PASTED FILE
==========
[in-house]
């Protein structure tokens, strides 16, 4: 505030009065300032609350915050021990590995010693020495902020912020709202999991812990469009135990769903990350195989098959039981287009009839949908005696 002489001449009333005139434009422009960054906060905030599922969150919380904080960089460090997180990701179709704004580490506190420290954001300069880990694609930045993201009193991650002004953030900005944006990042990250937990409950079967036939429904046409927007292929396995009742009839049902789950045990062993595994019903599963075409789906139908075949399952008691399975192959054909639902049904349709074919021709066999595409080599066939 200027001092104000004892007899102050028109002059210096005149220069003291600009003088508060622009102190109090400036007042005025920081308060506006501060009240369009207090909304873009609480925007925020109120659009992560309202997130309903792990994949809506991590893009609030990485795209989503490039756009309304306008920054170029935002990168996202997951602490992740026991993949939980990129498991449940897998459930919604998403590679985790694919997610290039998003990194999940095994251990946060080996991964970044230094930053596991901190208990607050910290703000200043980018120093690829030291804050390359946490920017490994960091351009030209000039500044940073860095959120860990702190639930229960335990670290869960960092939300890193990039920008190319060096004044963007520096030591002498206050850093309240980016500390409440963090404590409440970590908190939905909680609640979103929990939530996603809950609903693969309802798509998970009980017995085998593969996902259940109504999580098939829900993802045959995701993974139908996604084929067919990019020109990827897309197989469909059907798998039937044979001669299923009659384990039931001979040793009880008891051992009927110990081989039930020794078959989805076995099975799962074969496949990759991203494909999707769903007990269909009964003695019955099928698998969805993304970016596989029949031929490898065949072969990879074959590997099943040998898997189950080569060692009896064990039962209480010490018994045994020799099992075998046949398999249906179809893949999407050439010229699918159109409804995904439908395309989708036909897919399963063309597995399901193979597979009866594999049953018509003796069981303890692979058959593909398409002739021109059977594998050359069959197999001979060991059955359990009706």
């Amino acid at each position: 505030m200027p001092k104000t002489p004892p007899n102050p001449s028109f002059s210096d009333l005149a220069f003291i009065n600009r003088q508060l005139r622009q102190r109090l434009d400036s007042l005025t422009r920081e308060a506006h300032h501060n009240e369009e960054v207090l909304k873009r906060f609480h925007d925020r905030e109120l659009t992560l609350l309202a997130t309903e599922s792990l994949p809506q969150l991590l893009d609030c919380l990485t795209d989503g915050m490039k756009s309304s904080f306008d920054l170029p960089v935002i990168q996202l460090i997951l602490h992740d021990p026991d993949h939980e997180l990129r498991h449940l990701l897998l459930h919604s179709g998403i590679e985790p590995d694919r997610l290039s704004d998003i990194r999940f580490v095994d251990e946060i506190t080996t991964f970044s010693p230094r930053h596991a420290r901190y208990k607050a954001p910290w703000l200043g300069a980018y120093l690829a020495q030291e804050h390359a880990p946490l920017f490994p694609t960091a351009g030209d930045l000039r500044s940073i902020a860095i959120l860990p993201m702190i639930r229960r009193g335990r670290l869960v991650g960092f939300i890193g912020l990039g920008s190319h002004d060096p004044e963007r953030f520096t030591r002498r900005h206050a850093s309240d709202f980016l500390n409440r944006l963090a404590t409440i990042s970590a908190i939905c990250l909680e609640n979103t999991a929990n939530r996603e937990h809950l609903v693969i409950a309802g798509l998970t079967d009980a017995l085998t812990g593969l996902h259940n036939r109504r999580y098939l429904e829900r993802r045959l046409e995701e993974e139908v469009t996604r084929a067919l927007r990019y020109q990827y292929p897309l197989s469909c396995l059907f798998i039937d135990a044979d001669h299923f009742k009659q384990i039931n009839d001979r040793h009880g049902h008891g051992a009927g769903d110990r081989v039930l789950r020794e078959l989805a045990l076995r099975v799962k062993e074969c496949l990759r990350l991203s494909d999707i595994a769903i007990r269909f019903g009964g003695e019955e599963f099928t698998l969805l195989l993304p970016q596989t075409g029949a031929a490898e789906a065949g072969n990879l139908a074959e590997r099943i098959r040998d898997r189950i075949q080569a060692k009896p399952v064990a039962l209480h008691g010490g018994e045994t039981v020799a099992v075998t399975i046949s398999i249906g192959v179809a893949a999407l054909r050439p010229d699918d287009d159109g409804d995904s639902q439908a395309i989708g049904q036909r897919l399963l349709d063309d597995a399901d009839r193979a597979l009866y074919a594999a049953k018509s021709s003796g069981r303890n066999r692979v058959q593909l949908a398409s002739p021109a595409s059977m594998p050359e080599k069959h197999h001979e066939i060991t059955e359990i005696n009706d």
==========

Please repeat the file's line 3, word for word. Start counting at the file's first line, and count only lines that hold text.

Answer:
């Amino acid at each position: 505030m200027p001092k104000t002489p004892p007899n102050p001449s028109f002059s210096d009333l005149a220069f003291i009065n600009r003088q508060l005139r622009q102190r109090l434009d400036s007042l005025t422009r920081e308060a506006h300032h501060n009240e369009e960054v207090l909304k873009r906060f609480h925007d925020r905030e109120l659009t992560l609350l309202a997130t309903e599922s792990l994949p809506q969150l991590l893009d609030c919380l990485t795209d989503g915050m490039k756009s309304s904080f306008d920054l170029p960089v935002i990168q996202l460090i997951l602490h992740d021990p026991d993949h939980e997180l990129r498991h449940l990701l897998l459930h919604s179709g998403i590679e985790p590995d694919r997610l290039s704004d998003i990194r999940f580490v095994d251990e946060i506190t080996t991964f970044s010693p230094r930053h596991a420290r901190y208990k607050a954001p910290w703000l200043g300069a980018y120093l690829a020495q030291e804050h390359a880990p946490l920017f490994p694609t960091a351009g030209d930045l000039r500044s940073i902020a860095i959120l860990p993201m702190i639930r229960r009193g335990r670290l869960v991650g960092f939300i890193g912020l990039g920008s190319h002004d060096p004044e963007r953030f520096t030591r002498r900005h206050a850093s309240d709202f980016l500390n409440r944006l963090a404590t409440i990042s970590a908190i939905c990250l909680e609640n979103t999991a929990n939530r996603e937990h809950l609903v693969i409950a309802g798509l998970t079967d009980a017995l085998t812990g593969l996902h259940n036939r109504r999580y098939l429904e829900r993802r045959l046409e995701e993974e139908v469009t996604r084929a067919l927007r990019y020109q990827y292929p897309l197989s469909c396995l059907f798998i039937d135990a044979d001669h299923f009742k009659q384990i039931n009839d001979r040793h009880g049902h008891g051992a009927g769903d110990r081989v039930l789950r020794e078959l989805a045990l076995r099975v799962k062993e074969c496949l990759r990350l991203s494909d999707i595994a769903i007990r269909f019903g009964g003695e019955e599963f099928t698998l969805l195989l993304p970016q596989t075409g029949a031929a490898e789906a065949g072969n990879l139908a074959e590997r099943i098959r040998d898997r189950i075949q080569a060692k009896p399952v064990a039962l209480h008691g010490g018994e045994t039981v020799a099992v075998t399975i046949s398999i249906g192959v179809a893949a999407l054909r050439p010229d699918d287009d159109g409804d995904s639902q439908a395309i989708g049904q036909r897919l399963l349709d063309d597995a399901d009839r193979a597979l009866y074919a594999a049953k018509s021709s003796g069981r303890n066999r692979v058959q593909l949908a398409s002739p021109a595409s059977m594998p050359e080599k069959h197999h001979e066939i060991t059955e359990i005696n009706d």